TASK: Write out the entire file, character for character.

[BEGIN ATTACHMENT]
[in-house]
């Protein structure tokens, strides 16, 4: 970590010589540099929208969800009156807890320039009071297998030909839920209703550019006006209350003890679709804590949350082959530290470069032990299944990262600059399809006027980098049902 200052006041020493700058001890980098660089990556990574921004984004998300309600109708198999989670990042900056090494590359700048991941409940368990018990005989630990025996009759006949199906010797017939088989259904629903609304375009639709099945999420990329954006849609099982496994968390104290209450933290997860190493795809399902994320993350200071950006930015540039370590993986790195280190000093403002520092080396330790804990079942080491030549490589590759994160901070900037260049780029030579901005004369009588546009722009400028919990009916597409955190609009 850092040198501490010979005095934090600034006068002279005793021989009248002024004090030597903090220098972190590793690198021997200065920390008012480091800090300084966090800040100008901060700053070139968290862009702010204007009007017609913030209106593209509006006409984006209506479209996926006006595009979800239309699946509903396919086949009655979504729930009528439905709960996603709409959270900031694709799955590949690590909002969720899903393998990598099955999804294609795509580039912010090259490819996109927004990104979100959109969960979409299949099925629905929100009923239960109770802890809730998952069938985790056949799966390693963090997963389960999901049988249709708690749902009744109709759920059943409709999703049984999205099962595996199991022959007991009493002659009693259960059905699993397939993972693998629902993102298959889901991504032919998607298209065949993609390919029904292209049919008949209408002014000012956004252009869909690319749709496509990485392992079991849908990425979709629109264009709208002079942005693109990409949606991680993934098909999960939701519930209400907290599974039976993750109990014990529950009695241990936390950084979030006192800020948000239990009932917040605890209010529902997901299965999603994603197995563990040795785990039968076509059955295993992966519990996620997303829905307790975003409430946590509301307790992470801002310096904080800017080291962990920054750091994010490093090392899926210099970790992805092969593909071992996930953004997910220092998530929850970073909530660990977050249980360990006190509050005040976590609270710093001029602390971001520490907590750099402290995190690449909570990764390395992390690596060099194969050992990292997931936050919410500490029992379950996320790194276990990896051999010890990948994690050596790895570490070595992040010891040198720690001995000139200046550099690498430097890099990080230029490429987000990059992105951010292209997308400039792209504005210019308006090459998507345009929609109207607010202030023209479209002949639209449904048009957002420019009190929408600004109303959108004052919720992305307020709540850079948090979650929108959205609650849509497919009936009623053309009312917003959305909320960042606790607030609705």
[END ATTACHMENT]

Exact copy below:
[in-house]
């Protein structure tokens, strides 16, 4: 970590010589540099929208969800009156807890320039009071297998030909839920209703550019006006209350003890679709804590949350082959530290470069032990299944990262600059399809006027980098049902 200052006041020493700058001890980098660089990556990574921004984004998300309600109708198999989670990042900056090494590359700048991941409940368990018990005989630990025996009759006949199906010797017939088989259904629903609304375009639709099945999420990329954006849609099982496994968390104290209450933290997860190493795809399902994320993350200071950006930015540039370590993986790195280190000093403002520092080396330790804990079942080491030549490589590759994160901070900037260049780029030579901005004369009588546009722009400028919990009916597409955190609009 850092040198501490010979005095934090600034006068002279005793021989009248002024004090030597903090220098972190590793690198021997200065920390008012480091800090300084966090800040100008901060700053070139968290862009702010204007009007017609913030209106593209509006006409984006209506479209996926006006595009979800239309699946509903396919086949009655979504729930009528439905709960996603709409959270900031694709799955590949690590909002969720899903393998990598099955999804294609795509580039912010090259490819996109927004990104979100959109969960979409299949099925629905929100009923239960109770802890809730998952069938985790056949799966390693963090997963389960999901049988249709708690749902009744109709759920059943409709999703049984999205099962595996199991022959007991009493002659009693259960059905699993397939993972693998629902993102298959889901991504032919998607298209065949993609390919029904292209049919008949209408002014000012956004252009869909690319749709496509990485392992079991849908990425979709629109264009709208002079942005693109990409949606991680993934098909999960939701519930209400907290599974039976993750109990014990529950009695241990936390950084979030006192800020948000239990009932917040605890209010529902997901299965999603994603197995563990040795785990039968076509059955295993992966519990996620997303829905307790975003409430946590509301307790992470801002310096904080800017080291962990920054750091994010490093090392899926210099970790992805092969593909071992996930953004997910220092998530929850970073909530660990977050249980360990006190509050005040976590609270710093001029602390971001520490907590750099402290995190690449909570990764390395992390690596060099194969050992990292997931936050919410500490029992379950996320790194276990990896051999010890990948994690050596790895570490070595992040010891040198720690001995000139200046550099690498430097890099990080230029490429987000990059992105951010292209997308400039792209504005210019308006090459998507345009929609109207607010202030023209479209002949639209449904048009957002420019009190929408600004109303959108004052919720992305307020709540850079948090979650929108959205609650849509497919009936009623053309009312917003959305909320960042606790607030609705």